Ideology as ‘false consciousness’

By Khalid Ahmed

Pakistan began describing itself as an ideological state when the word had been made respectable by the Soviet Union through its planned economy and rapid growth. Ideology in the case of Pakistan was its religion.

The state is not supposed to be without a purpose. Our ideology, like most other ideologies, was utopian. It made us different from India. India was more ‘planned’ and ‘socialist’ but was not called ideological because it did not ordain coercion. Today India is de-Nehruising itself. Should we too de-ideologise ourselves?

Ideology means that the state has an idea which it thinks is right, and will punish anyone who doesn’t believe the state. With the passage of time, and despite Section 123-A in the Pakistan Penal Code punishing anyone opposing the ‘ideology of Pakistan’, Pakistan has become relaxed about ideology. It is not like Iran; it is not like the Soviet Union either when it was run by the Communist Party.

In an ideological state — if fascist and totalitarian — there are supposed to be no individual liberties. The state is coercive, as in Iran, and people don’t have the right to think freely. In that sense, one can say that Pakistan is an ‘incomplete’ ideological state, a hybrid distasteful to the Islamists. It upsets many minds. The liberals complain the state tolerates extremism; the orthodox detest the state’s reluctance to reach its religious fulfilment as a violent utopia.

Where did ‘ideology’ come from?

The word was born in the French Revolution but Marx did not refer to it in any meaningful manner. However, Engels did discuss it, but surprisingly called it ‘false consciousness’. He meant that it was false so far as the state tried to create it under duress. (There is no other way ideology can be embraced.)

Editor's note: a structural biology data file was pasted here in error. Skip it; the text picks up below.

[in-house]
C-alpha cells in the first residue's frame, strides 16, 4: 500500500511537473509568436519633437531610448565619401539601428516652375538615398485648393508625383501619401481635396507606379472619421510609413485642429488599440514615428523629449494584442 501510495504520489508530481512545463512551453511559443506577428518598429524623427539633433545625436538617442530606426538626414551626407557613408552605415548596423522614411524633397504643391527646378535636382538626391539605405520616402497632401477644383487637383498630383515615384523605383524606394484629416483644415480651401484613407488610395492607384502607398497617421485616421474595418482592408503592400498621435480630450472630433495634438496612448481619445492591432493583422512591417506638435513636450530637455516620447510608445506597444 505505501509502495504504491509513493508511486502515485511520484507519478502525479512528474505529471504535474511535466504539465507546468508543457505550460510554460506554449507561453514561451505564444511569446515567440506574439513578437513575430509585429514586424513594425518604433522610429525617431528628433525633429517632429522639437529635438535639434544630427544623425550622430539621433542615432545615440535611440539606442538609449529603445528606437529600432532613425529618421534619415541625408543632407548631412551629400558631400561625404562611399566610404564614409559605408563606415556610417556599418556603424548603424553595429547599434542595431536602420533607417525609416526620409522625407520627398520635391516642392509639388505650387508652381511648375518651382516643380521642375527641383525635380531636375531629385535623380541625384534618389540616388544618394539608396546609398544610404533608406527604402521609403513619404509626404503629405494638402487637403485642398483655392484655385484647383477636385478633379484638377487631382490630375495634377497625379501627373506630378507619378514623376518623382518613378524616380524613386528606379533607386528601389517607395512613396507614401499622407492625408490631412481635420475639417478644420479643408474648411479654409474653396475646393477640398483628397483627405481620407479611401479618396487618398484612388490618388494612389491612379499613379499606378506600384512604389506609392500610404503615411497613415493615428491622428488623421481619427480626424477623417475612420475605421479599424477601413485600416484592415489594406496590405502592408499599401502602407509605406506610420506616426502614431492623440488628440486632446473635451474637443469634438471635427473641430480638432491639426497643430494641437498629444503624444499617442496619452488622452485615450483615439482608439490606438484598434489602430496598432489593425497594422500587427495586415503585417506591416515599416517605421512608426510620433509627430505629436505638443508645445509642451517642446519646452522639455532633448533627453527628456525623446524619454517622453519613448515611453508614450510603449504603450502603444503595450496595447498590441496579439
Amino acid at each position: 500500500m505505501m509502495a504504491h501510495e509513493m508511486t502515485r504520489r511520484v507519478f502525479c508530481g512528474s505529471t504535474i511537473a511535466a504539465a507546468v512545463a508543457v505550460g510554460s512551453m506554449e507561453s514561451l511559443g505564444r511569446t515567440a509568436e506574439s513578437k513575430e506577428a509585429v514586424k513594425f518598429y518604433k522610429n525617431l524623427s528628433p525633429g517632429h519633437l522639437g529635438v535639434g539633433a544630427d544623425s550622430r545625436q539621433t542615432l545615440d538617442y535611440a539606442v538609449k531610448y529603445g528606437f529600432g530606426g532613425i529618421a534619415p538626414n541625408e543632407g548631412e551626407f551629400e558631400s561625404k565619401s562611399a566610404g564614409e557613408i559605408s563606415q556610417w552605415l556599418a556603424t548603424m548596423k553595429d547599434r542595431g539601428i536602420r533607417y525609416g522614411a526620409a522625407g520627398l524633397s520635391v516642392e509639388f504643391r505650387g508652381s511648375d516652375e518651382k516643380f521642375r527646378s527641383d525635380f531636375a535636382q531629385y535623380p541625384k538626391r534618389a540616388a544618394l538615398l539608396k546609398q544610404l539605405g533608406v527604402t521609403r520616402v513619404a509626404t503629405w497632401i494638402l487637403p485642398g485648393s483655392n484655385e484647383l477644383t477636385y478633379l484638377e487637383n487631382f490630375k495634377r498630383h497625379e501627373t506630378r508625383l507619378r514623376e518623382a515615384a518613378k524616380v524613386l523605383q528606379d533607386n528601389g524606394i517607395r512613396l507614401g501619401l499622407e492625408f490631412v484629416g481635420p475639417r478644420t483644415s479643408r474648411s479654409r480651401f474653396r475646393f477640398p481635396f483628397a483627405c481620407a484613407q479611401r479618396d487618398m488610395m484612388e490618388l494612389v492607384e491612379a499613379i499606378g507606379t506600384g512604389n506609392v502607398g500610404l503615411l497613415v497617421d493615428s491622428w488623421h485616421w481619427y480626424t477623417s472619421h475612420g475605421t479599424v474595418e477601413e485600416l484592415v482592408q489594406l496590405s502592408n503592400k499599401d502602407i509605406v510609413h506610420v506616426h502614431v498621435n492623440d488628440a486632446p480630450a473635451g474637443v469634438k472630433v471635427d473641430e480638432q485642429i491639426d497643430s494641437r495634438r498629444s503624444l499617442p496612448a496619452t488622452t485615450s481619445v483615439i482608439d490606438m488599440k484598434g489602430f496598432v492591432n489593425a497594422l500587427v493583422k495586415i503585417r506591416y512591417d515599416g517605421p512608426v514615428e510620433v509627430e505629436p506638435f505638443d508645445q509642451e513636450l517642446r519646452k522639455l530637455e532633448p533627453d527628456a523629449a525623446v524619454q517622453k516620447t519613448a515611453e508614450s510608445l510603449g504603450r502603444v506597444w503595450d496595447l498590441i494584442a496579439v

Alan Cassels says in his book Ideology and International Relations in the Modern World (Routledge, 1996): “The word ideologie came into use in the French revolutionary era in order to characterise the beliefs of certain anti-metaphysical philosophers who followed Locke and Condillac in contending that all knowledge derives from sensation.”

The French Revolution was the dark underside of Enlightenment in Europe. Its ‘ideology’ dealt in distortion and illusion and thus deserved the title of false consciousness. Engels is quoted in the book: “Ideology is a process accomplished by the so-called thinker consciously, it is true, but with a false consciousness. The real forces impelling him remain unknown to him; otherwise it would simply not be an ideological process” (p.3).

Today, there is a consensus against ideology: “Ideology is a doctrine whose special claim upon the attention of its believer rests much less upon its supposedly scientific or philosophical character than upon the fact that it is a revelation” (p.6).

Interestingly, the ideology of the rationalist French Revolution — and later the October Revolution — replaced the dogma of the Church and demanded the ‘leap of faith’ the same way some of us want the ‘two-nation theory’ believed blindly. Distracted from other implications of ‘ideology’, we now take it to mean Islamic laws. But once we play on this turf, al Qaeda is more ideologically focused.

In his rejection of the Pakistan constitution, al Qaeda leader Ayman Al Zawahiri questions Pakistan’s ‘incompleteness’. He wants the constitution to clearly ban bank interest, lotteries, insurance and stock exchange, etc, while clearly outlawing women as leaders of the state. His book The Morning and the Lamp is being distributed by the madrassas that agree with him.